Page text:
Art Work Part 1: You Can Become Who You Want To Be
Illustration by Erin McPhee
I was eight years old when I decided I wanted to be a writer. I still remember the moment, sitting in the basement apartment where I spent the first decade of my life. J.K. Rowling had just made it big. As one of the earliest Harry Potter fans, I knew right away.
Before that I’m not sure I even knew that writing could actually be a career. But when I found out J.K. Rowling had done it—and what a career she has—I knew I wanted to do the same thing.
Most people don’t settle on their dream career at eight years old, but many develop a passion for the arts at a young age. Yet many of those people ignore this passion. Somewhere along the way they hear that being an artist or a writer or an actress or a musician is hard, that it’s competitive, that they’ll probably never make it and should get a boring job instead.
I’m lucky in that my family always supported my writing. My grandfather is a freelance writer who’s even published a computer programming book. My grandmother studied ballet for years and ran her own ballet school.
Yet I still heard, over and over again, that I needed to find another suitable career. I’ve been told by relatives, teachers, even people I just met and told I was a writer. Told to work hard in school so I could go to university—because, you know, I really wanted to take out a nice big OSAP loan and be in debt by twenty—and find myself a nice, stable career while I waited for this writing thing to pan out.
Luckily I heard a different message from the writers I admired. Many of the greatest writers—let’s start with H.P. Lovecraft and Edgar Allan Poe—never went to post-secondary. Other writers waited until their forties to start writing and said often that they wished they started sooner. Still others quit writing when they finished high school only to return to it in retirement.
More importantly, I discovered freelance writing. Anybody with the skills and the determination can become a freelance writer. It’s how many different authors have lived while penning their first novel and how many more supplement their income. It’s hard, but any freelance writing blog will tell you that you don’t need a formal education to succeed in the field. What you need is knowledge and the ability to communicate that knowledge.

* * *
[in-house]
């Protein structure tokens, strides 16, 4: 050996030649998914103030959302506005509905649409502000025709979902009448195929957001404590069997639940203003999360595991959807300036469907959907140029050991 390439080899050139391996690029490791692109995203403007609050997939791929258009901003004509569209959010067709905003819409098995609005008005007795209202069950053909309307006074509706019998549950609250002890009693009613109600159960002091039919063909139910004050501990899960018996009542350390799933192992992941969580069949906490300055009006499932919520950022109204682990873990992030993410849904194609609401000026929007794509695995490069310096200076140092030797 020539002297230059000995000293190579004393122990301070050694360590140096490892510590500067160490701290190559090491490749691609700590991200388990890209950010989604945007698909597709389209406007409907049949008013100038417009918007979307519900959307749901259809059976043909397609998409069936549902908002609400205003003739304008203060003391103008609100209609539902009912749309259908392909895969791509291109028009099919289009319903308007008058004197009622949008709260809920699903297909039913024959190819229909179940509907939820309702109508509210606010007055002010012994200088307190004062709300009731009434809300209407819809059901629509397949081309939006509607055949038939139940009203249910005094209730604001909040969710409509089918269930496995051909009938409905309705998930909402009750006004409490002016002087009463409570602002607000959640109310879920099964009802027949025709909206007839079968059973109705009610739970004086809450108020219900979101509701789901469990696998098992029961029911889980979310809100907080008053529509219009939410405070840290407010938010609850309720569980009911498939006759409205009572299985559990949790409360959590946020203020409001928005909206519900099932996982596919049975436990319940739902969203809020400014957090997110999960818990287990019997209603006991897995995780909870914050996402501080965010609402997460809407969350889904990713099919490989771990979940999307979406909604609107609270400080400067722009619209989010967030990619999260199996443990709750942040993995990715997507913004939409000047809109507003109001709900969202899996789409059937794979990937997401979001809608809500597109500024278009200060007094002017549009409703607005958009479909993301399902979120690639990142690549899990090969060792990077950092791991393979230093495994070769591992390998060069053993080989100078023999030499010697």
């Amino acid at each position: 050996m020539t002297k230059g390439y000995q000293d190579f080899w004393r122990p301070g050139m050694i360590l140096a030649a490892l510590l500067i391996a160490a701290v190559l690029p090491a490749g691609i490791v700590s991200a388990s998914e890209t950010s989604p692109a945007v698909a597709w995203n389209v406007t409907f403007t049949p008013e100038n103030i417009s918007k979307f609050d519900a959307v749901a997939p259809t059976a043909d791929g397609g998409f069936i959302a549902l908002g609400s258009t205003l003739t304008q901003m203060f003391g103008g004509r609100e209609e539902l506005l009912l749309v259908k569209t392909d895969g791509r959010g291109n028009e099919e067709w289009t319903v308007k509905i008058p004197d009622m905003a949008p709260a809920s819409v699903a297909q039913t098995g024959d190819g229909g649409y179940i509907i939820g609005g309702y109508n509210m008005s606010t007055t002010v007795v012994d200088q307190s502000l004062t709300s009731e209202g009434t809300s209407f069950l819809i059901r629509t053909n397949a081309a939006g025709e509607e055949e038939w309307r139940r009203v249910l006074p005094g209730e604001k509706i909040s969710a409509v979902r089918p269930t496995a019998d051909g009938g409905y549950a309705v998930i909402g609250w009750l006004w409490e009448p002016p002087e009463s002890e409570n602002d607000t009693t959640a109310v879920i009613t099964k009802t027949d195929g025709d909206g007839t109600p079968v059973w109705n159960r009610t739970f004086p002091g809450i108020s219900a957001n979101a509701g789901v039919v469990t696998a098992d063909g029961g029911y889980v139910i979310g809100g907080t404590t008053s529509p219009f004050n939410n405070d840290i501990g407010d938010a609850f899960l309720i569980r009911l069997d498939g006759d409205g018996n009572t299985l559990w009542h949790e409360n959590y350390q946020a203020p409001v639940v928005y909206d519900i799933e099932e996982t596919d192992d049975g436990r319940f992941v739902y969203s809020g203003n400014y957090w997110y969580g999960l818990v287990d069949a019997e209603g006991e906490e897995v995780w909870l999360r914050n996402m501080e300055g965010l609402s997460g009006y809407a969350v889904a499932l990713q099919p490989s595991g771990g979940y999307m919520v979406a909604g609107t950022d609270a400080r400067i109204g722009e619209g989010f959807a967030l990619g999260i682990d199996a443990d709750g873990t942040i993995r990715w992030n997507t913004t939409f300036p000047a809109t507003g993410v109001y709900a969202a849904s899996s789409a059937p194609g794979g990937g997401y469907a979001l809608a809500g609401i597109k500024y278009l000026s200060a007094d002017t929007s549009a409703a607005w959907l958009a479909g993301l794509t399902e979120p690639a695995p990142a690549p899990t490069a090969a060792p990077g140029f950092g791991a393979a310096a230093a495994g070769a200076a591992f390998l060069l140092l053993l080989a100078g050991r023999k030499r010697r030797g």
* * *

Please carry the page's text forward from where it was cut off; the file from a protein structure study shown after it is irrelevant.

For my last year and a half of high school I went to Oasis Skateboard Factory, a school that’s actually an arts-based business. I realized that I wanted to start an arts based business: the Self Taught Artist Guild, which focuses on connecting artists from all over the GTA and giving them opportunities to promote and sell their work.
I made a plan, I won a grant, and now I’m working with a team of artists to prepare our first merchandise lines—mine and theirs. Oh, and my day job? I work as a freelance writer, writing a combination of marketing articles and articles designed to educate people about sustainability and healthy living.
What does all this mean?
It means you can do it too. Becoming a professional artist right out of high school is hard, but not impossible. New tools are being invented every day to make it easier to build an arts based career.
The biggest thing holding you back is your own self-doubt. With focus, determination and a drive to keep learning about the arts you love, you can build a career as an artist. Even taking one action towards your goals every day will make a huge difference.
As a young woman or trans person, you not only can become an artist, but you are uniquely qualified to pursue a career in the arts. You have more time to study your craft, more time to build a reputation, and less financial worries that tie you to a full time job!
So go for it!